I want to implement my own version of ps command & I am trying to understand how shell commands are implemented in Linux. Is it part of the Shell application or part of the module?
In my understanding, when I type ps in shell prompt: the actual implementation for ps can only reside in kernel & shell just invokes a kernel api/binary.
Now, if I want to add a new command (say myps): what should I modify in shell application? & What should I modify in kernel module?
How shell application knows the list of commands supported in individual modules (kernel, network, fs, etc) ?
Lastly, if (just for example) network module is configured & built only for ipv4 and then there is no point in supporting ipv6 commands in shell? How is this taken care?
ps is just a regular program (typically located at /bin/ps). You can find its location on your system by running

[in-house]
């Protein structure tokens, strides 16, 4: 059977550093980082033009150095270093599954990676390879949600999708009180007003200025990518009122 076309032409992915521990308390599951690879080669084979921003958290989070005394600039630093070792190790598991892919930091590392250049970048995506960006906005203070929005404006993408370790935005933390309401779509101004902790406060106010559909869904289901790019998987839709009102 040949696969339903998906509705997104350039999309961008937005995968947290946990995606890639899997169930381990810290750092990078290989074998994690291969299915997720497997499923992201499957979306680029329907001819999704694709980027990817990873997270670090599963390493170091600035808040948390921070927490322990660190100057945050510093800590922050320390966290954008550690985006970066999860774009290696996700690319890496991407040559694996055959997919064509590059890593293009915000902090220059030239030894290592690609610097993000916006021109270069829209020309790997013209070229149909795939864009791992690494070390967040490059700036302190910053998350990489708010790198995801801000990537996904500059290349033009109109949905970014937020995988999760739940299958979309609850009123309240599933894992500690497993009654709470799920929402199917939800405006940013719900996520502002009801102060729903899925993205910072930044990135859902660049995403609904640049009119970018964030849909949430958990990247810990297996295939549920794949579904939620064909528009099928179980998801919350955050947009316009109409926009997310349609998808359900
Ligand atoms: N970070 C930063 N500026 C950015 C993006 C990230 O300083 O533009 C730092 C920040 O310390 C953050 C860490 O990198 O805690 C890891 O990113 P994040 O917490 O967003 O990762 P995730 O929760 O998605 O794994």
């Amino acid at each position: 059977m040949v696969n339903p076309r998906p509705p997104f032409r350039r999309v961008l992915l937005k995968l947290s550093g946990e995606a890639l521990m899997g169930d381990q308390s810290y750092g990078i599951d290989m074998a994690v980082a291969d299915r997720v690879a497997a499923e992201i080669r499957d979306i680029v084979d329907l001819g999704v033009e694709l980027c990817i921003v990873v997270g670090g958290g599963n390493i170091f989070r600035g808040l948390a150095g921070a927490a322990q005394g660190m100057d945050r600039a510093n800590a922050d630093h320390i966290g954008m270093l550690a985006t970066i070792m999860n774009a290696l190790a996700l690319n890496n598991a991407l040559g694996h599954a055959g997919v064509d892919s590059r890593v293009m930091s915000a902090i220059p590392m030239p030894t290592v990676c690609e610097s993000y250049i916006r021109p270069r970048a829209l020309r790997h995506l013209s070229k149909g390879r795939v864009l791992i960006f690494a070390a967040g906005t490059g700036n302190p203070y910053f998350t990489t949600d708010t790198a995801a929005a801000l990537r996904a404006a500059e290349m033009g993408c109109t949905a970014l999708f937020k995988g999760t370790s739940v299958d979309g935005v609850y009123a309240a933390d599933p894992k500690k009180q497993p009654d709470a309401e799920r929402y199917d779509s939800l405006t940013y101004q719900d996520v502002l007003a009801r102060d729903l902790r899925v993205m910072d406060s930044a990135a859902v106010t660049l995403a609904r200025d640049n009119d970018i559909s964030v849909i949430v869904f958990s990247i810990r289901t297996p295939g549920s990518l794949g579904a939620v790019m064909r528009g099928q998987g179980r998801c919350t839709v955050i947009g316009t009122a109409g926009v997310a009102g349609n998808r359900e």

When you run a command (assuming it's not a builtin function, alias, etc. implemented by the shell itself), the shell searches the directories listed in your
PATH environment variable. If you're using sh or bash as your shell, you can see it by running
echo $PATH. The shell searches the directories in the order they're listed in
PATH, and runs the first matching program it finds.
If you want to create a new version of
ps, just write a program and put it in one of the directories on your
PATH. Typically somewhere like
/usr/local/bin/ (accessible by all users) or
~/bin (in your home directory). Or you could add a new directory to your
PATH. No need to mess with the kernel or the shell itself, thankfully.